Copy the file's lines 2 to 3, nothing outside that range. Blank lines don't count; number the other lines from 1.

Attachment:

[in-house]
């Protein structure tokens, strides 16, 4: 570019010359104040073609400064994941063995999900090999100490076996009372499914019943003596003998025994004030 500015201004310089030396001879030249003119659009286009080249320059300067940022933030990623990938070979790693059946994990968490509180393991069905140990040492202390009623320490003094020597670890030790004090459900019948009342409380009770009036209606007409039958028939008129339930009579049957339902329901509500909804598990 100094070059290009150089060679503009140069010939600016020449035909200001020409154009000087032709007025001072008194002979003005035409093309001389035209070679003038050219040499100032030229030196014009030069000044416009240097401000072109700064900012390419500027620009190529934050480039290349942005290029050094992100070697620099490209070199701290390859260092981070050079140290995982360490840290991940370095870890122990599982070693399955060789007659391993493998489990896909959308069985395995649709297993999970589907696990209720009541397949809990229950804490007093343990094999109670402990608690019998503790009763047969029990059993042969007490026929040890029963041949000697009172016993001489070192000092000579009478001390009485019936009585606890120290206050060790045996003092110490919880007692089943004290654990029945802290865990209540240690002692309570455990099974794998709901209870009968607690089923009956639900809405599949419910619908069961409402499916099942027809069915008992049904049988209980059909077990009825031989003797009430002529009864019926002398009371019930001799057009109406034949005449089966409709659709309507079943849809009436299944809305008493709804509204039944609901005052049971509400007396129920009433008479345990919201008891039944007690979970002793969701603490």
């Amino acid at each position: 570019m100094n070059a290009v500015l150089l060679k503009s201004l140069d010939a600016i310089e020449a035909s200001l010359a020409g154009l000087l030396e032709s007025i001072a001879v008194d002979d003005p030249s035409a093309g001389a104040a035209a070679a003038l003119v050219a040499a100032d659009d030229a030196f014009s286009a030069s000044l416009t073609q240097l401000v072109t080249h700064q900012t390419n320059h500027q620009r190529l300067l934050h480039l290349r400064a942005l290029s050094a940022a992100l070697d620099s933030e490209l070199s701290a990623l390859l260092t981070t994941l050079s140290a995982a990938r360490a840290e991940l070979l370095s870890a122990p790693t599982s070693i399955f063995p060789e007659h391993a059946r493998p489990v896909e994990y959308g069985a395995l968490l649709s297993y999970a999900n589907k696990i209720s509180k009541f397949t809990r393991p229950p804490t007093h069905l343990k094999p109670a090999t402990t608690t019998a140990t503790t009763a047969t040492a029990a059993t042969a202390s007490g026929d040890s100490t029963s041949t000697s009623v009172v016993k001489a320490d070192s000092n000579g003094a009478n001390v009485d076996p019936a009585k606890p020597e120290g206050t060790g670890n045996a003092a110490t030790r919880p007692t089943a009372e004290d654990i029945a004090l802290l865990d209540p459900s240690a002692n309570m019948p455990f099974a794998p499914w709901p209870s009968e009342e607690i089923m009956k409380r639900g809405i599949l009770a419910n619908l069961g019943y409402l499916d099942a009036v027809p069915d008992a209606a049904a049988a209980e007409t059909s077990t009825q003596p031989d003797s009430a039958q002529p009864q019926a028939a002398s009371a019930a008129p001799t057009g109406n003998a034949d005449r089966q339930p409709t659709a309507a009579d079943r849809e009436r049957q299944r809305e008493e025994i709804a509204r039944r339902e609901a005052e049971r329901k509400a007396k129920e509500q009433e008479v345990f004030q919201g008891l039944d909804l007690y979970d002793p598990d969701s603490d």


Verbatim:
């Protein structure tokens, strides 16, 4: 570019010359104040073609400064994941063995999900090999100490076996009372499914019943003596003998025994004030 500015201004310089030396001879030249003119659009286009080249320059300067940022933030990623990938070979790693059946994990968490509180393991069905140990040492202390009623320490003094020597670890030790004090459900019948009342409380009770009036209606007409039958028939008129339930009579049957339902329901509500909804598990 100094070059290009150089060679503009140069010939600016020449035909200001020409154009000087032709007025001072008194002979003005035409093309001389035209070679003038050219040499100032030229030196014009030069000044416009240097401000072109700064900012390419500027620009190529934050480039290349942005290029050094992100070697620099490209070199701290390859260092981070050079140290995982360490840290991940370095870890122990599982070693399955060789007659391993493998489990896909959308069985395995649709297993999970589907696990209720009541397949809990229950804490007093343990094999109670402990608690019998503790009763047969029990059993042969007490026929040890029963041949000697009172016993001489070192000092000579009478001390009485019936009585606890120290206050060790045996003092110490919880007692089943004290654990029945802290865990209540240690002692309570455990099974794998709901209870009968607690089923009956639900809405599949419910619908069961409402499916099942027809069915008992049904049988209980059909077990009825031989003797009430002529009864019926002398009371019930001799057009109406034949005449089966409709659709309507079943849809009436299944809305008493709804509204039944609901005052049971509400007396129920009433008479345990919201008891039944007690979970002793969701603490």
């Amino acid at each position: 570019m100094n070059a290009v500015l150089l060679k503009s201004l140069d010939a600016i310089e020449a035909s200001l010359a020409g154009l000087l030396e032709s007025i001072a001879v008194d002979d003005p030249s035409a093309g001389a104040a035209a070679a003038l003119v050219a040499a100032d659009d030229a030196f014009s286009a030069s000044l416009t073609q240097l401000v072109t080249h700064q900012t390419n320059h500027q620009r190529l300067l934050h480039l290349r400064a942005l290029s050094a940022a992100l070697d620099s933030e490209l070199s701290a990623l390859l260092t981070t994941l050079s140290a995982a990938r360490a840290e991940l070979l370095s870890a122990p790693t599982s070693i399955f063995p060789e007659h391993a059946r493998p489990v896909e994990y959308g069985a395995l968490l649709s297993y999970a999900n589907k696990i209720s509180k009541f397949t809990r393991p229950p804490t007093h069905l343990k094999p109670a090999t402990t608690t019998a140990t503790t009763a047969t040492a029990a059993t042969a202390s007490g026929d040890s100490t029963s041949t000697s009623v009172v016993k001489a320490d070192s000092n000579g003094a009478n001390v009485d076996p019936a009585k606890p020597e120290g206050t060790g670890n045996a003092a110490t030790r919880p007692t089943a009372e004290d654990i029945a004090l802290l865990d209540p459900s240690a002692n309570m019948p455990f099974a794998p499914w709901p209870s009968e009342e607690i089923m009956k409380r639900g809405i599949l009770a419910n619908l069961g019943y409402l499916d099942a009036v027809p069915d008992a209606a049904a049988a209980e007409t059909s077990t009825q003596p031989d003797s009430a039958q002529p009864q019926a028939a002398s009371a019930a008129p001799t057009g109406n003998a034949d005449r089966q339930p409709t659709a309507a009579d079943r849809e009436r049957q299944r809305e008493e025994i709804a509204r039944r339902e609901a005052e049971r329901k509400a007396k129920e509500q009433e008479v345990f004030q919201g008891l039944d909804l007690y979970d002793p598990d969701s603490d």